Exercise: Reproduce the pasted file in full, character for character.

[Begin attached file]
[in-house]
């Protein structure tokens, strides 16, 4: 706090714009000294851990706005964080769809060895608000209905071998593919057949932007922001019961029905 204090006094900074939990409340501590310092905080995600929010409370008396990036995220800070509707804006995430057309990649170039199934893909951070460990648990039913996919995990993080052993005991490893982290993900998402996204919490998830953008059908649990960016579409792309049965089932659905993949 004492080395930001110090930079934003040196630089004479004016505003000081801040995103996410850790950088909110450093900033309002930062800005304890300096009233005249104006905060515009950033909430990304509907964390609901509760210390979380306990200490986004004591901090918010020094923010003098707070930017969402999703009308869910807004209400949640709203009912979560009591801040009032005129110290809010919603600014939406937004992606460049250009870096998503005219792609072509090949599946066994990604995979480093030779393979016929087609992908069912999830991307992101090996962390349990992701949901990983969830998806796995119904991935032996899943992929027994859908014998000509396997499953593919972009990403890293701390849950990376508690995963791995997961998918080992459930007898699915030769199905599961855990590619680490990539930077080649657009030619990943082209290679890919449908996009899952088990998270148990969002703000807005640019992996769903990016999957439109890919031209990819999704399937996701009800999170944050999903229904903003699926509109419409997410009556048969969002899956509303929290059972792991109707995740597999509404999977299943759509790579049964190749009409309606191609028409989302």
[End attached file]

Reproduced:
[in-house]
């Protein structure tokens, strides 16, 4: 706090714009000294851990706005964080769809060895608000209905071998593919057949932007922001019961029905 204090006094900074939990409340501590310092905080995600929010409370008396990036995220800070509707804006995430057309990649170039199934893909951070460990648990039913996919995990993080052993005991490893982290993900998402996204919490998830953008059908649990960016579409792309049965089932659905993949 004492080395930001110090930079934003040196630089004479004016505003000081801040995103996410850790950088909110450093900033309002930062800005304890300096009233005249104006905060515009950033909430990304509907964390609901509760210390979380306990200490986004004591901090918010020094923010003098707070930017969402999703009308869910807004209400949640709203009912979560009591801040009032005129110290809010919603600014939406937004992606460049250009870096998503005219792609072509090949599946066994990604995979480093030779393979016929087609992908069912999830991307992101090996962390349990992701949901990983969830998806796995119904991935032996899943992929027994859908014998000509396997499953593919972009990403890293701390849950990376508690995963791995997961998918080992459930007898699915030769199905599961855990590619680490990539930077080649657009030619990943082209290679890919449908996009899952088990998270148990969002703000807005640019992996769903990016999957439109890919031209990819999704399937996701009800999170944050999903229904903003699926509109419409997410009556048969969002899956509303929290059972792991109707995740597999509404999977299943759509790579049964190749009409309606191609028409989302």